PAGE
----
Wood is a great renewable heating option — widely available and clean burning (in EPA-certified stoves). But for some of us, handling the firewood and tending the fire require too much time. If a traditional woodstove isn’t right for you, you might want to consider a wood pellet stove; as the name implies, they burn pellets made of compressed wood byproducts and other biomass.
The pellet-heating lifestyle fits somewhere between the automated convenience of gas, oil, or electric systems and the hands-on requirements of a woodstove. Pellet appliances vary from designs that are lit manually, with heat output controlled directly by the homeowner using a dial or buttons, to those units that ignite electrically, with pellet supply and heat output controlled automatically by a wall-mounted thermostat.
Another reason to consider switching from fossil-fueled heat sources to a pellet stove: It can reduce your carbon footprint. Wood pellets produce almost no net climate-changing carbon dioxide if they are used as fuel — although some fossil fuels typically are used in the manufacture and transportation of pellets.
The technology for modern residential pellet heating systems was invented back in 1983. This technology is now reliable, mature, and effective. The main question left to answer is whether the pellet lifestyle makes sense for you. And to answer this question you need a glimpse inside the process.
Starting a pellet stove takes about five minutes. Even without a thermostat, you can choose the amount of heat you want, because heat output is variable by changing the setting of a single control that adjusts the exhaust fan speed and the speed of the auger that feeds pellets to the burn pot.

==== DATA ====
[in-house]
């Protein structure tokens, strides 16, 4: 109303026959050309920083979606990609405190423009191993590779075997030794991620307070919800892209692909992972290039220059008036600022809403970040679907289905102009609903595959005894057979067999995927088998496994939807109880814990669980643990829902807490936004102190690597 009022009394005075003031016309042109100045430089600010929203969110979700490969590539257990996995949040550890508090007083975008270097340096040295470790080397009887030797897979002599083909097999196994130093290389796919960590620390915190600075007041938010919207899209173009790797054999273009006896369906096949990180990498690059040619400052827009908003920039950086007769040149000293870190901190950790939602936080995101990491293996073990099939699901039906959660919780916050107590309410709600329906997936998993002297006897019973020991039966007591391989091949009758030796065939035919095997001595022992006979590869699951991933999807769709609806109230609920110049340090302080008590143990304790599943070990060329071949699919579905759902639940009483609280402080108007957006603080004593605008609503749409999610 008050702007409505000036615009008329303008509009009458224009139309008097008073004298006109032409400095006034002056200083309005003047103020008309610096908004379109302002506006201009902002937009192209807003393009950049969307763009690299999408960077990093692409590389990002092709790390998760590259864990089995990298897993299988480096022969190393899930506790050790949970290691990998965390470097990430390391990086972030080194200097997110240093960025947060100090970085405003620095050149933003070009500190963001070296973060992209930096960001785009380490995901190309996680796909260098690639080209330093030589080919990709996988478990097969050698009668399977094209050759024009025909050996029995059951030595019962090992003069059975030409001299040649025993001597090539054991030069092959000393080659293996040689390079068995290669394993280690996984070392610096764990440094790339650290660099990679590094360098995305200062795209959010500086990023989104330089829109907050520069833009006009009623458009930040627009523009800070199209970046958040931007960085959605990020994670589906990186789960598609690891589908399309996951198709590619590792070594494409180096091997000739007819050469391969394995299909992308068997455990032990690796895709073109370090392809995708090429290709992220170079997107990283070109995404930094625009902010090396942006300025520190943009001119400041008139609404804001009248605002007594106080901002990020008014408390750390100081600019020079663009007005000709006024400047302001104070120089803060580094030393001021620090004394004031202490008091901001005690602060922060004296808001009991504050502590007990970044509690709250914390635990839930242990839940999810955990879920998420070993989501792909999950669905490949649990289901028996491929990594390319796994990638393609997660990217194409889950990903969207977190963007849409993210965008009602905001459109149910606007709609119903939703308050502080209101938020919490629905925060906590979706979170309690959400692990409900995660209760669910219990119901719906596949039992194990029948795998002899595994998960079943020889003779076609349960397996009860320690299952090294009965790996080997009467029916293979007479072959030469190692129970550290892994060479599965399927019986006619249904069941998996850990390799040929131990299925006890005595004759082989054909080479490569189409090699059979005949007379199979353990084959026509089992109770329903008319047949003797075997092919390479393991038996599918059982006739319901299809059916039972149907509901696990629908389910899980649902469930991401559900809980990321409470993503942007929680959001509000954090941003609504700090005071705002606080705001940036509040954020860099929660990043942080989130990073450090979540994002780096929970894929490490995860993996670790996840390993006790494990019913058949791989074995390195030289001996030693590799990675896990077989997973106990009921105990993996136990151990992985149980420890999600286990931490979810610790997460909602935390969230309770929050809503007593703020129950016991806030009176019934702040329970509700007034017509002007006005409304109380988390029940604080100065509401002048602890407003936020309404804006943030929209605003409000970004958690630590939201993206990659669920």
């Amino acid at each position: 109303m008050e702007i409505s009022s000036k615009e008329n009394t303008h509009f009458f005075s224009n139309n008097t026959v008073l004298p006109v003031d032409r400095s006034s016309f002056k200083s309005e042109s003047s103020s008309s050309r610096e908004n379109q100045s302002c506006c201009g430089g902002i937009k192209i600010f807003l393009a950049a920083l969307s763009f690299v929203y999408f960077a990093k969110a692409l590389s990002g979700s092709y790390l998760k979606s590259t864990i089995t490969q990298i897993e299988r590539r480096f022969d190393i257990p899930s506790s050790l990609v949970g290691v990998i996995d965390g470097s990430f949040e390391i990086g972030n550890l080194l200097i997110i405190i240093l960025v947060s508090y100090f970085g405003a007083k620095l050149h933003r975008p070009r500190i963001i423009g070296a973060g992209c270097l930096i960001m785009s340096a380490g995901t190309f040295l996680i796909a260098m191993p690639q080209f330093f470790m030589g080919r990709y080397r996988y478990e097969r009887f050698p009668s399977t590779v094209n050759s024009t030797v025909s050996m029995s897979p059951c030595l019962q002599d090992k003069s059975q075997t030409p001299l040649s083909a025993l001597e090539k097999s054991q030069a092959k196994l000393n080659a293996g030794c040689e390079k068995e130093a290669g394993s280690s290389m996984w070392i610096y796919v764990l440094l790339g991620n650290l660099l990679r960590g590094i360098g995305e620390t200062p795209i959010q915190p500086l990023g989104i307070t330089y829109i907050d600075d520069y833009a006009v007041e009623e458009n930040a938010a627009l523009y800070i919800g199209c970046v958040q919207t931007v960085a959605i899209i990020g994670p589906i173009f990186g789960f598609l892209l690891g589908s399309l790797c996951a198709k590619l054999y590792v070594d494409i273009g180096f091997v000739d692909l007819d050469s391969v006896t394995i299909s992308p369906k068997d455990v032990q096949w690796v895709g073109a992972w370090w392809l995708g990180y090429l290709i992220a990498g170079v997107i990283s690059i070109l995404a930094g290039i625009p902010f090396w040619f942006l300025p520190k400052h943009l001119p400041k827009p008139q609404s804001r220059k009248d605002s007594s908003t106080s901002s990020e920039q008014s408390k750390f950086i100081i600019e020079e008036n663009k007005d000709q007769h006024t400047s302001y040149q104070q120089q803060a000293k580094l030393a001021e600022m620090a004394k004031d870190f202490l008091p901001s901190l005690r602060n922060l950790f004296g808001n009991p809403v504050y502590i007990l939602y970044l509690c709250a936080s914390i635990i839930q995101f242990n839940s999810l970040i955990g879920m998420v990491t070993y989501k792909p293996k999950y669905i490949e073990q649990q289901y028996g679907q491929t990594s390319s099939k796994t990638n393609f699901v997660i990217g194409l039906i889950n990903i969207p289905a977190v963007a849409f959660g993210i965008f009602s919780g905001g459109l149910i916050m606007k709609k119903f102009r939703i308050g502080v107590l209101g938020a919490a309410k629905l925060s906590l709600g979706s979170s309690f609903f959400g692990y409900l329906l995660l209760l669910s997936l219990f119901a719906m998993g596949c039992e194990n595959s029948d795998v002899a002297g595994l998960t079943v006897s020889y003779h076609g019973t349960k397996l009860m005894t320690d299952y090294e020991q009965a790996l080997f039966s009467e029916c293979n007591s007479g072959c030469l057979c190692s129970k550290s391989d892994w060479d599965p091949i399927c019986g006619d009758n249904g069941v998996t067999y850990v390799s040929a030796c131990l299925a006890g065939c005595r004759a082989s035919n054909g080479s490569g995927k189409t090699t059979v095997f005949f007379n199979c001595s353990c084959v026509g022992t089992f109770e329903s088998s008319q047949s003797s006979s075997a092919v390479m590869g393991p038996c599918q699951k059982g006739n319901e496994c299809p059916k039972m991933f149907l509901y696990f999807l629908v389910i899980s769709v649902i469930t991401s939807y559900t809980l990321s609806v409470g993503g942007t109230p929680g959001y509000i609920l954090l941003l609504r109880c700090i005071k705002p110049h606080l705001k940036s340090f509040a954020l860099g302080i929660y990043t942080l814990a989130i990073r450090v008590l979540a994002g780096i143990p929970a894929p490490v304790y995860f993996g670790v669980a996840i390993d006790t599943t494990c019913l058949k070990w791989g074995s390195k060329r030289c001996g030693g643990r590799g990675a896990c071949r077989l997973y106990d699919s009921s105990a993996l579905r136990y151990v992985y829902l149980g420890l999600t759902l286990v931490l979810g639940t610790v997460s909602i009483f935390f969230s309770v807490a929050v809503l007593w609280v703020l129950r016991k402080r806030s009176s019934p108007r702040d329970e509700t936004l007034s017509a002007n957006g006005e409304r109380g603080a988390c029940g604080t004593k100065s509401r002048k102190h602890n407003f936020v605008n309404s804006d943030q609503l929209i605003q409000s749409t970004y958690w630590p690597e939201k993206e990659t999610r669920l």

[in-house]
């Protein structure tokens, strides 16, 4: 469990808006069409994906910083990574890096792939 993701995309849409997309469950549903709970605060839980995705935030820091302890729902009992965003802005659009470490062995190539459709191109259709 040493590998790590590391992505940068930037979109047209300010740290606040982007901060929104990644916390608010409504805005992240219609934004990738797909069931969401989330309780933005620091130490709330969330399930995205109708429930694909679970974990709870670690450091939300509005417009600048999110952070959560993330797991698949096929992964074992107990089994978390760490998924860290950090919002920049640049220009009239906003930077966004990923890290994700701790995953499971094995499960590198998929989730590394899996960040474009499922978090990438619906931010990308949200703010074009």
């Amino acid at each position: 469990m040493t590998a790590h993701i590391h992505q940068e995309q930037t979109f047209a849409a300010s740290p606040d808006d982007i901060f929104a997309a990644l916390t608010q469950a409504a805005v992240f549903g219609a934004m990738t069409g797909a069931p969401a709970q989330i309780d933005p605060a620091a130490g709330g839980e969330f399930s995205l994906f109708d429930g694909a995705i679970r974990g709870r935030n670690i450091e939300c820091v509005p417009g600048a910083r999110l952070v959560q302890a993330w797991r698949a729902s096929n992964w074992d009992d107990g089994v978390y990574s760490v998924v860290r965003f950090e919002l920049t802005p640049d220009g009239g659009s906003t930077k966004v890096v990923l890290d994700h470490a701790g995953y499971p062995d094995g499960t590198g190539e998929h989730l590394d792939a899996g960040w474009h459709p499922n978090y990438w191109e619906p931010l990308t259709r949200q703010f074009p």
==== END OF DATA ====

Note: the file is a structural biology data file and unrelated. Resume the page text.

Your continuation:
Pellet consumption ranges vary, depending on settings and circumstances. Manufacturers list input in British thermal units per hour (Btu/hr). Maximum input ranges from 30,000 to 48,000 Btu/hr, with many stoves claiming around 40,000 Btu/hr. (Actual heat output will be less because not all wood energy ends up as heat delivered to a building.)
Some models heat one space, while other models can heat an entire house. Depending on the type of stove and how hot it is running, the fans and auger may make noticeable noise, although some models run almost silently.
Although bulk-fed pellet heating systems do exist (they’re especially popular in Sweden), the majority of residential systems in North America rely on 40-pound bags of pellet fuel that are poured into a hopper one bag at a time. The bags are often shipped on pallets protected by weatherproof wrappings, but pellet bags do need to be stored inside a building to keep them dry. Pellets must be bone-dry to burn correctly. Laying in a supply of pellets early is important because mid-winter regional pellet shortages have happened in the past few years. If you plan to rely on pellets for your main heat, consider buying your full winter supply during the previous summer. Don’t leave the purchase until the last minute, or you could be disappointed.
Filling the stove’s pellet hopper is a fairly easy job, although it takes a little practice to do it without causing dust to enter the room. Filling frequency depends on heat demand. At the minimum heat level, the stove might only burn one pound of pellets an hour. In cold weather when the load is high, and if you have a large space to heat, you might burn as much as five pounds per hour, meaning you will be adding a bag of fuel up to three times a day. Of course, the amount of fuel you need to use will depend on your climate zone, general energy efficiency of your house, and the area being heated. Brad Leonard, a pellet heating expert with Renewable Energy in Kingston, Ontario, Canada, advises his customers to plan on using an average of one bag of fuel for each day of the heating season.